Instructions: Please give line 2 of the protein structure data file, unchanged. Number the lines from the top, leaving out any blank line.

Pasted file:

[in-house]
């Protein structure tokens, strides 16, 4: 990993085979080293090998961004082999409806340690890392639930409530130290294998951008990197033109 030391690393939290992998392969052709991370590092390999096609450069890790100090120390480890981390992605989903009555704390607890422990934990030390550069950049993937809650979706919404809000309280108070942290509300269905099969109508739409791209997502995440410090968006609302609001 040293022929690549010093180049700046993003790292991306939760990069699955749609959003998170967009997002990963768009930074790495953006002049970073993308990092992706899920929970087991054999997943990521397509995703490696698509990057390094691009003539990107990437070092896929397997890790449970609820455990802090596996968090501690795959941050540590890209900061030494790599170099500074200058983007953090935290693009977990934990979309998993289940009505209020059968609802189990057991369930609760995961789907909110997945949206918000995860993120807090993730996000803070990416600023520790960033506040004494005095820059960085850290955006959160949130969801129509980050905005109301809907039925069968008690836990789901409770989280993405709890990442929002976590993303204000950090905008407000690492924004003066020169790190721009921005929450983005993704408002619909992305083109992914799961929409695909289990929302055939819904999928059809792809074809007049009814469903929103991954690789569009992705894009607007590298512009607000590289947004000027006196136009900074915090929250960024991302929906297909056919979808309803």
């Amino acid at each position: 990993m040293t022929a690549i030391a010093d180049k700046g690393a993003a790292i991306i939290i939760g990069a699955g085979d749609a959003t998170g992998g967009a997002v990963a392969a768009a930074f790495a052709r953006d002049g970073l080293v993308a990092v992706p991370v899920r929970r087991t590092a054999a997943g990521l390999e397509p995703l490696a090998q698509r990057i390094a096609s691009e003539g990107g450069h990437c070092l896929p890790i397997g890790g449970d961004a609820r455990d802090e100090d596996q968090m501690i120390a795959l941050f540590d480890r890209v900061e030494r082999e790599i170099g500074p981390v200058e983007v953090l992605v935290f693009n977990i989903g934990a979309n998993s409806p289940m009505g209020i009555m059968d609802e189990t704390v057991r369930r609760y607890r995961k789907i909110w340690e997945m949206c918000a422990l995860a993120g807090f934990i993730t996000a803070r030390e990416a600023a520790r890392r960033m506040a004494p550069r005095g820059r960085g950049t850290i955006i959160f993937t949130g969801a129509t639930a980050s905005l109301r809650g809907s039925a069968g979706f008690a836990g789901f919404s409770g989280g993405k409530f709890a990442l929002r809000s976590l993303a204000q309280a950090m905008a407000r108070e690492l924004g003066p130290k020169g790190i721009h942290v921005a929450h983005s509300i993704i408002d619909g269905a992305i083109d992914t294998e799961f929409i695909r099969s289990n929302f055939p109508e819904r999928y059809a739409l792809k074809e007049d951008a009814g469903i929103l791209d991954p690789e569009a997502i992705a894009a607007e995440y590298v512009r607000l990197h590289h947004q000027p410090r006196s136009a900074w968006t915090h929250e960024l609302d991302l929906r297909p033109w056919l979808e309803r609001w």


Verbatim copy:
């Protein structure tokens, strides 16, 4: 990993085979080293090998961004082999409806340690890392639930409530130290294998951008990197033109 030391690393939290992998392969052709991370590092390999096609450069890790100090120390480890981390992605989903009555704390607890422990934990030390550069950049993937809650979706919404809000309280108070942290509300269905099969109508739409791209997502995440410090968006609302609001 040293022929690549010093180049700046993003790292991306939760990069699955749609959003998170967009997002990963768009930074790495953006002049970073993308990092992706899920929970087991054999997943990521397509995703490696698509990057390094691009003539990107990437070092896929397997890790449970609820455990802090596996968090501690795959941050540590890209900061030494790599170099500074200058983007953090935290693009977990934990979309998993289940009505209020059968609802189990057991369930609760995961789907909110997945949206918000995860993120807090993730996000803070990416600023520790960033506040004494005095820059960085850290955006959160949130969801129509980050905005109301809907039925069968008690836990789901409770989280993405709890990442929002976590993303204000950090905008407000690492924004003066020169790190721009921005929450983005993704408002619909992305083109992914799961929409695909289990929302055939819904999928059809792809074809007049009814469903929103991954690789569009992705894009607007590298512009607000590289947004000027006196136009900074915090929250960024991302929906297909056919979808309803």